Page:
stockingfull wrote:Who said they're dropping coverage, Richard?
Follow along here now, usually following the links I provide will answer the question you might ask. Pelosi and Reid were warned in December this could happen in the letter I referenced twice already. It was signed by representatives of Boeing, Caterpillar, John Deere & Company, Exelon, Navistar, Public Service Enterprise Group Inc., Met Life and Verizon. They knew this was coming a long time ago. Here's recap of the relevant part of the letter, the underlines are mine to highlight the answer to your question:
The Medicare Prescription Drug Improvement and Modernization Act of 2003 added a new prescription drug benefit to the Medicare program for senior citizens. The Act also included a 28 percent subsidy for employers offering retiree prescription drug coverage to encourage them to “stay in the game” (as opposed to dropping coverage, which would have resulted in additional costs for the Medicare program). The strategy was effective, and the subsidy has enabled employers to offer prescription drug coverage to millions of retirees who would have otherwise elected to participate in Medicare Part D. The employer-sponsored plans have resulted in reduced costs to the government and to the retirees.
Health care reform proposals now before the House and Senate include changes to the RDS Program that would negatively impact both retirees and companies. The change would make the 28 percent subsidy taxable to employers, effectively reducing the value of the subsidy. As a result, we would anticipate significant reductions in employer-sponsored retiree prescription drug coverage. Some analysts of the proposal have characterized the non-taxable nature of the subsidy as “double-dipping” because companies receive a tax-deduction for the cost of the coverage and then receive a 28 percent tax-free subsidy. However, the cost of the coverage is considerably more than the combined value of the deduction and the 28 percent. Companies are absorbing more of the total cost than either the retirees or the government. Taxing the subsidy means that more companies will eliminate or reduce the coverage, and more retirees will shift to Medicare Part D, which will create more cost for both the government and the retirees. If more companies than predicted by the Government Accountability Office shift away from coverage, then the provision could result in a net revenue loss rather than the predicted slight revenue gain.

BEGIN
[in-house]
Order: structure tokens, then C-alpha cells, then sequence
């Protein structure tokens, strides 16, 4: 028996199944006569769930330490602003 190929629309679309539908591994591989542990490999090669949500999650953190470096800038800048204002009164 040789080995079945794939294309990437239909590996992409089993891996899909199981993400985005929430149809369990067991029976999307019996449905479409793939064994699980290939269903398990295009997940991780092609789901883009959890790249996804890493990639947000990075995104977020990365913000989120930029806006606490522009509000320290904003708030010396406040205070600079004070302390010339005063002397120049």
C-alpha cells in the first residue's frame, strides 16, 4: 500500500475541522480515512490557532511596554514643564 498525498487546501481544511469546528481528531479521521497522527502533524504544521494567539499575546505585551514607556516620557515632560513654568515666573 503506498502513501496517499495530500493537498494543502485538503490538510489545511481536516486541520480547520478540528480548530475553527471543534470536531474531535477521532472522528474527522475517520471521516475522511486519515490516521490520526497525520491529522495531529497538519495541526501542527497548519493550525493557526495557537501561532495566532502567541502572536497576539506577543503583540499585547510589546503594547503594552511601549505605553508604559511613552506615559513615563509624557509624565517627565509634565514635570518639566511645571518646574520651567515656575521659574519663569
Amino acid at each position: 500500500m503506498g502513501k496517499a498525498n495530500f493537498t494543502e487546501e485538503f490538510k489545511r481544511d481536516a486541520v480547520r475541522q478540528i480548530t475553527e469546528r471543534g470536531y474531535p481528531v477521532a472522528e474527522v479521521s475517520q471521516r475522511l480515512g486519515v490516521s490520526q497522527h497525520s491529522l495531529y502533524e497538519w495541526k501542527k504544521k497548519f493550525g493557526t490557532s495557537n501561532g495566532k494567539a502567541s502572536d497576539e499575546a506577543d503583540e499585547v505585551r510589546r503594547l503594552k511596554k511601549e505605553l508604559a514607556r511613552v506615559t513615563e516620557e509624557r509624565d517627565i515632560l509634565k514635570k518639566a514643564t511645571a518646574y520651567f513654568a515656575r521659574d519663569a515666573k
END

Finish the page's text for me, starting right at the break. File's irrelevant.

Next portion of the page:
For starters they have less incentive to keep it and an easy way out. Why would these companies not reevaluate what they offer especially when they know the government is going to pick up those they drop? It doesn't take a genius to realize it would be easy for them to do since the people being covered are going to get some coverage whether the company or medicare is providing it. If enough of them drop coverage the government will see a net loss
in revenue from this provision in the health care bill which was supposed to be a net gain and those receiving the coverage will probably see less benefits. We're not talking about pennies here but billions of dollars they could save by simply dropping them. This could also drastically lower the estimates to the expected medicare savings because not only have they lost the anticipated revenue from the taxes they will also be paying more. Understand now?
Whoever decided this was a good idea needs to get their head checked for rocks where their brain should be.